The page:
Popcorn Time, a popular and controversial movie torrent streaming service that enables users to stream pirated movie and TV content, says that its service is actually helping Netflix in its dreams of going global.
On 31 March, Netflix CEO Reed Hastings told Australian media that the only way to stop people from using virtual private networks (VPN) to access US content that isn't available in their countries is to make Netflix go global.
Hastings also said that he is very concerned about piracy, whereby users have the money to pay but don't want to, but the European fork of Popcorn Time, popcorn-time.se, which is often known as the "Netflix for Pirates", disagrees.
"Popcorn Time gives Netflix leverage which they can use against restrictions content creators impose on them now," the team behind the European fork told IBTimes UK.
"These restrictions are blocking them from taking over more market share from this growing online streaming market and if they won't enter the void that is created due to this growing demand, other players will, and maybe they'll even have new and unique business models that Netflix will have a hard time competing against."
Popcorn Time now available on iOS
From 4pm BST on 8 April, users will now be able to get the Popcorn Time movie streaming app to work on all iOS devices, even if they haven't been jailbroken.
The app, which has to be downloaded to the PC before being installed on the iPhone or iPad, also supports Chromecast and Apple TV, and the creators say that in a few days, they will also be releasing a free in-built VPN for all the platforms of the app, including web and Android.
"After trying to do this on our own for a while, we joined with our friends from iosinstaller.com and after tedious work with many fails and frustrating moments during these past months, they were able to make it happen," said the team behind the European fork.
"They were able to exploit a few weaknesses in Apple's OS and to enable users to install apps from a computer to the device."
Popcorn Time said that it realised that Apple wouldn't like the fact that it was trying to fight apple's close apps ecosystem, but it said it was important for people to have a choice about what they wanted to view.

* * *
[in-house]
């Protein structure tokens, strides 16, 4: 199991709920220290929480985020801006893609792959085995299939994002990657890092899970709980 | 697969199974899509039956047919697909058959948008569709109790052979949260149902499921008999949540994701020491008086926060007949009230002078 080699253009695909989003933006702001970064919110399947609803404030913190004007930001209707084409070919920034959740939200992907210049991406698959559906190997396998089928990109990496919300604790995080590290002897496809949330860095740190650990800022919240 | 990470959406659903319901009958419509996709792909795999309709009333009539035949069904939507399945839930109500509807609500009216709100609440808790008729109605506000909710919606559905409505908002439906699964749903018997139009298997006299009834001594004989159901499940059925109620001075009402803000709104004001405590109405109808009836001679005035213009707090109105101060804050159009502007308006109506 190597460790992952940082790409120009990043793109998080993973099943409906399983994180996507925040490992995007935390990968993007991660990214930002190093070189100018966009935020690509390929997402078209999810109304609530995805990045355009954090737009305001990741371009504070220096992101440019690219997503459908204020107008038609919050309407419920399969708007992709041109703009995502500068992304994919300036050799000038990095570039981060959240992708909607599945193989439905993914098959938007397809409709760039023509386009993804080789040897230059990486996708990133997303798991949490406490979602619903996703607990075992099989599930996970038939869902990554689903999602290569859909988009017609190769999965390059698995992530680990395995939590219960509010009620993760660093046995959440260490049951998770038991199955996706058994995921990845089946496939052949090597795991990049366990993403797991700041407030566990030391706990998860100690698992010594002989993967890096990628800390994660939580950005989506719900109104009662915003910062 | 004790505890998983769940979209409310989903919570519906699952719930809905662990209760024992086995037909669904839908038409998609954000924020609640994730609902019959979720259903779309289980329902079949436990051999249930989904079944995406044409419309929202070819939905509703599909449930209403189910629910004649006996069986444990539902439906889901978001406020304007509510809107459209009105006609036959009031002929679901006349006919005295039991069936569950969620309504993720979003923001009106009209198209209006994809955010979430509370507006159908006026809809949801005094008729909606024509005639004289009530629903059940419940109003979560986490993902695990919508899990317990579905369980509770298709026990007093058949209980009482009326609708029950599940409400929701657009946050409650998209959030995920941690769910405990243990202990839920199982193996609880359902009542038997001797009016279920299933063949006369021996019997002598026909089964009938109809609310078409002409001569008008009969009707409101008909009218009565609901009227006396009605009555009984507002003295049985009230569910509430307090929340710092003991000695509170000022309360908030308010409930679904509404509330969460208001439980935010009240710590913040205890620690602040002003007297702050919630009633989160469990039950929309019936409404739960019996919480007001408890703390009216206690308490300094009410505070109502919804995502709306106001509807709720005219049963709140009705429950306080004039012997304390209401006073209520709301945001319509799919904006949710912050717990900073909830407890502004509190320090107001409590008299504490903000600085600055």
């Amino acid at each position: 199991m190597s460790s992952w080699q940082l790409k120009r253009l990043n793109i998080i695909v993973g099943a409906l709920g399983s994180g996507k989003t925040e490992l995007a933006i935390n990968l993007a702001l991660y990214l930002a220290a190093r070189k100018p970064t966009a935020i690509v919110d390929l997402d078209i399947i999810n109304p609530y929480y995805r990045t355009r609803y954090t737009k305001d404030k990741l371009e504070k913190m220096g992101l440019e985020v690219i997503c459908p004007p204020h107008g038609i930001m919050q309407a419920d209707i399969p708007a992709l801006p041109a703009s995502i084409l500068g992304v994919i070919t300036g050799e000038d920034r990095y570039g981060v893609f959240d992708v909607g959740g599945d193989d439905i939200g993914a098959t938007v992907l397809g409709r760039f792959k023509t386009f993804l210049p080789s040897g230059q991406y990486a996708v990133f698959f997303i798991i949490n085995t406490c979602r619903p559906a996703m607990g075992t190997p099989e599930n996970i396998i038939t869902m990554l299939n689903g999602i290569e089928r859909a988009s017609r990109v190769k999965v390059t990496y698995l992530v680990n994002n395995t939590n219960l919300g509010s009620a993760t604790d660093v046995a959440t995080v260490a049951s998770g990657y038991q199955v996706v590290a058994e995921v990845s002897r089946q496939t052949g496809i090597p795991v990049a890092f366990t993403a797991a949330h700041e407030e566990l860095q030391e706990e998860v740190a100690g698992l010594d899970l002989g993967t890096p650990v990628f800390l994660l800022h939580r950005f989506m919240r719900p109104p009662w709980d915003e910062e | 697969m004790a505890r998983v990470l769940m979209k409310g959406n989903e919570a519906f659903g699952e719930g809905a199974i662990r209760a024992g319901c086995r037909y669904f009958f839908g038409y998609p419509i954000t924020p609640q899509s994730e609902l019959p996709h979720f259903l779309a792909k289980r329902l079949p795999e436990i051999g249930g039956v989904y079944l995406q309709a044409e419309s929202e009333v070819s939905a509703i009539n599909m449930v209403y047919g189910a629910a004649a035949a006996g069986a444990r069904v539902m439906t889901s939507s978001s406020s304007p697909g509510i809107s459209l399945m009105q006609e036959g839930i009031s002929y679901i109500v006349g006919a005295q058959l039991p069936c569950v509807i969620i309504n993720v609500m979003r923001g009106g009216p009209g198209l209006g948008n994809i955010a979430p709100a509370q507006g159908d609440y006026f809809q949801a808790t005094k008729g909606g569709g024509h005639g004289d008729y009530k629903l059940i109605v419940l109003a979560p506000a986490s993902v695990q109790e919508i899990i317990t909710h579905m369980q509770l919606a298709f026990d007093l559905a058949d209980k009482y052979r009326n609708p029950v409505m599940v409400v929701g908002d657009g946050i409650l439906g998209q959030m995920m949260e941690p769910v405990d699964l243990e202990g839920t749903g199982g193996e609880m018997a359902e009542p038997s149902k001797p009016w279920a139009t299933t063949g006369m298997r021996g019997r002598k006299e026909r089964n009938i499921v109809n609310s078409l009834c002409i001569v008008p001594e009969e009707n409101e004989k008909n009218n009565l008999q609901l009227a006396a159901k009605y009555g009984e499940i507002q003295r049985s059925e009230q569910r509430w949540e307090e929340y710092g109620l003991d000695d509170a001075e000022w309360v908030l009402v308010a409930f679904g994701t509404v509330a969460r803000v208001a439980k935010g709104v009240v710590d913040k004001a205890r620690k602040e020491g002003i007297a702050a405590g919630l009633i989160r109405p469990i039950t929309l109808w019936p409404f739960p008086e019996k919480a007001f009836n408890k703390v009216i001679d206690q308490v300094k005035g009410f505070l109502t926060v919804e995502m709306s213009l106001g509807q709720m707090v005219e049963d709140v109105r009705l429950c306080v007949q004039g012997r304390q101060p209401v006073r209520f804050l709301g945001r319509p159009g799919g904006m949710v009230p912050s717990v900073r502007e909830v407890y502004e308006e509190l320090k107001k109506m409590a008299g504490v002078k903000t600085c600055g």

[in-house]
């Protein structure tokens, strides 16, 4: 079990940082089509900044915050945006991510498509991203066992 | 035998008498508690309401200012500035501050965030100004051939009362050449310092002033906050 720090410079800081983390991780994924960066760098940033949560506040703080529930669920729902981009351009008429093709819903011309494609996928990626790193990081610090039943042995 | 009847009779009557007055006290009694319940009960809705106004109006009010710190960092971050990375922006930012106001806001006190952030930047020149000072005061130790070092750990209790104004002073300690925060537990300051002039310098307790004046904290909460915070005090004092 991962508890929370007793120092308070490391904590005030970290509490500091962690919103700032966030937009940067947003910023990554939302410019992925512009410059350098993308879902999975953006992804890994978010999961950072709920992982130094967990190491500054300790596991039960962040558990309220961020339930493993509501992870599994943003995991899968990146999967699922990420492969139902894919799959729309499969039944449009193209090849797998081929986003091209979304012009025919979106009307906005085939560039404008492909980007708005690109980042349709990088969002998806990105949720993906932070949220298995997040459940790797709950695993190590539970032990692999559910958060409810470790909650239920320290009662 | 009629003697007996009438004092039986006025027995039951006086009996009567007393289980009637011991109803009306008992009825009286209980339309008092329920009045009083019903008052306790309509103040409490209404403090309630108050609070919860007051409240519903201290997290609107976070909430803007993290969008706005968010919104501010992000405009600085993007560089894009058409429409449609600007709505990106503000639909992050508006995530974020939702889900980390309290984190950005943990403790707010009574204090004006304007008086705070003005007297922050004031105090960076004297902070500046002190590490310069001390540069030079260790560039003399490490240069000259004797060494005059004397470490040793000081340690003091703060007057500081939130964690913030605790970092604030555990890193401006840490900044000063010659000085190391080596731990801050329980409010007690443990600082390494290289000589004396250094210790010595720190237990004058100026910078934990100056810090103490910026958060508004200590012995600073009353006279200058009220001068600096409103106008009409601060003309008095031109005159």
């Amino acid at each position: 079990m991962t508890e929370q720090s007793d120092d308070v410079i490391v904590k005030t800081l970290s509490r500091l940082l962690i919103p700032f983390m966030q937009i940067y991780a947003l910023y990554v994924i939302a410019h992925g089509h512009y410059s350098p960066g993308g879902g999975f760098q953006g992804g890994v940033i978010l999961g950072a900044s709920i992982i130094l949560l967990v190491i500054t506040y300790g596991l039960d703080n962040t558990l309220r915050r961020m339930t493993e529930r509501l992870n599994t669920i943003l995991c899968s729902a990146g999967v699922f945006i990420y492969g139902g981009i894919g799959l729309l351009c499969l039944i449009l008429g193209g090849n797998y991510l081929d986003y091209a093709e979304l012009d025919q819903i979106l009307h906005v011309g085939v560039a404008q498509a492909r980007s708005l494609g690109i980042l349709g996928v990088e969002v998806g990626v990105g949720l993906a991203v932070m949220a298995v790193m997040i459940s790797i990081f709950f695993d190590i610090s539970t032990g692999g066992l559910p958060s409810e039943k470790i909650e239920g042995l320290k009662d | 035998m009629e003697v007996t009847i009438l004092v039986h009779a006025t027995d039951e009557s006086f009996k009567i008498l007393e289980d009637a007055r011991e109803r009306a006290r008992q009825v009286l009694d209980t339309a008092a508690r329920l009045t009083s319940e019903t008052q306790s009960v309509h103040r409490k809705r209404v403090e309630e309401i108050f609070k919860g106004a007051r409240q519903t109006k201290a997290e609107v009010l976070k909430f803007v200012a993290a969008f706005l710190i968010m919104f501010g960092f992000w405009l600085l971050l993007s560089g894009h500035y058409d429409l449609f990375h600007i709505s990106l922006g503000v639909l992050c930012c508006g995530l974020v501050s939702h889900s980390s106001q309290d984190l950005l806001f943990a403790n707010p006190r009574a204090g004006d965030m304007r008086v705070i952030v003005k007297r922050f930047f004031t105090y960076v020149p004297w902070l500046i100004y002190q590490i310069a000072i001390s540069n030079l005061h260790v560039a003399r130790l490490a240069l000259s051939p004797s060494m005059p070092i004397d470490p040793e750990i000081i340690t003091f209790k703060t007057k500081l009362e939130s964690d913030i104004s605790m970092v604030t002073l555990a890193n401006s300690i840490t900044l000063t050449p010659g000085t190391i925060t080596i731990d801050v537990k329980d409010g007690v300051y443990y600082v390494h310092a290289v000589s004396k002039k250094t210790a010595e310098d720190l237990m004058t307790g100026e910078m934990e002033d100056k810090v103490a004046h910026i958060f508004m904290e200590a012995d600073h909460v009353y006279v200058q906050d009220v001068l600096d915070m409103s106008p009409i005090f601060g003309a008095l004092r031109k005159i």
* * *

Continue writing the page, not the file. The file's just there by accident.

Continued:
The service is also celebrating its first anniversary, to mark an eventful year which saw the original creators of Popcorn Time abandon the project after receiving takedown notices from the movie industry in March 2014, before developers stepped in to revive the project, including the European fork.
Geographical restrictions or piracy – who is to blame?
On 7 April, internet users on Reddit discovered a part of the Netflix terms of conditions that they had not realised before – the fact that Netflix has the right to terminate or restrict an account without compensation or notice if the user is found to engage in "illegal or improper use of the service", such as using a VPN.
Over 2,000 users commented on Reddit in protest, with many stating that they feel they are not doing anything illegal because they are paying Netflix for a US account, rather than simply illegally downloading the movies and TV shows they want to watch.
A lot of users pointed out that they had to use a VPN as their internet service providers (ISP) limited their bandwidth, so it was impossible to get Netflix to work.
Other users also made the point that if movie studios and content providers didn't make it so difficult for people around the world to pay to access content they wanted to watch, they wouldn't have to pirate content.
"Most 'pirates' are willing to pay for content, but if you don't give people an option then it's your own damn fault your stuff gets pirated so much," posted the Reddit user KaelumForever.
"We don't feel guilty [about Popcorn Time] since we didn't create the torrent world. The torrent world has been here way before us with millions of users and will be here way after us with billions of users. We have no influence on the content that is offered in this world," said the team behind the European fork of Popcorn Time.